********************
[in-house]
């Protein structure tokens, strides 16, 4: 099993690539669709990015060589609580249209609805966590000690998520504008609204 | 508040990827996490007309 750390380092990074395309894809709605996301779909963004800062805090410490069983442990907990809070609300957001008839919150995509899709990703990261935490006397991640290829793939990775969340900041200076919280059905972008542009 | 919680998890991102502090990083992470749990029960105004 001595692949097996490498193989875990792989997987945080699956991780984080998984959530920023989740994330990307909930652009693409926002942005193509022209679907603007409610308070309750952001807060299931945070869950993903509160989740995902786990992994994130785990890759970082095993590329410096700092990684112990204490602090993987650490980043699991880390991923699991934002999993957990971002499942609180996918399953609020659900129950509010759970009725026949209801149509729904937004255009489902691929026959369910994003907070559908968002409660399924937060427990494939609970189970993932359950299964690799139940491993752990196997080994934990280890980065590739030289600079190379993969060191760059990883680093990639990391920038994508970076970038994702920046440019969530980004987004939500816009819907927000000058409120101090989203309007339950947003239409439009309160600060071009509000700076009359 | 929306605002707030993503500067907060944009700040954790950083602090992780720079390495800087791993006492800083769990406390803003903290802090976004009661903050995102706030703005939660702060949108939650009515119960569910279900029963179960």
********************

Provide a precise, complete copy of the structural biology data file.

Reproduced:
[in-house]
């Protein structure tokens, strides 16, 4: 099993690539669709990015060589609580249209609805966590000690998520504008609204 | 508040990827996490007309 750390380092990074395309894809709605996301779909963004800062805090410490069983442990907990809070609300957001008839919150995509899709990703990261935490006397991640290829793939990775969340900041200076919280059905972008542009 | 919680998890991102502090990083992470749990029960105004 001595692949097996490498193989875990792989997987945080699956991780984080998984959530920023989740994330990307909930652009693409926002942005193509022209679907603007409610308070309750952001807060299931945070869950993903509160989740995902786990992994994130785990890759970082095993590329410096700092990684112990204490602090993987650490980043699991880390991923699991934002999993957990971002499942609180996918399953609020659900129950509010759970009725026949209801149509729904937004255009489902691929026959369910994003907070559908968002409660399924937060427990494939609970189970993932359950299964690799139940491993752990196997080994934990280890980065590739030289600079190379993969060191760059990883680093990639990391920038994508970076970038994702920046440019969530980004987004939500816009819907927000000058409120101090989203309007339950947003239409439009309160600060071009509000700076009359 | 929306605002707030993503500067907060944009700040954790950083602090992780720079390495800087791993006492800083769990406390803003903290802090976004009661903050995102706030703005939660702060949108939650009515119960569910279900029963179960």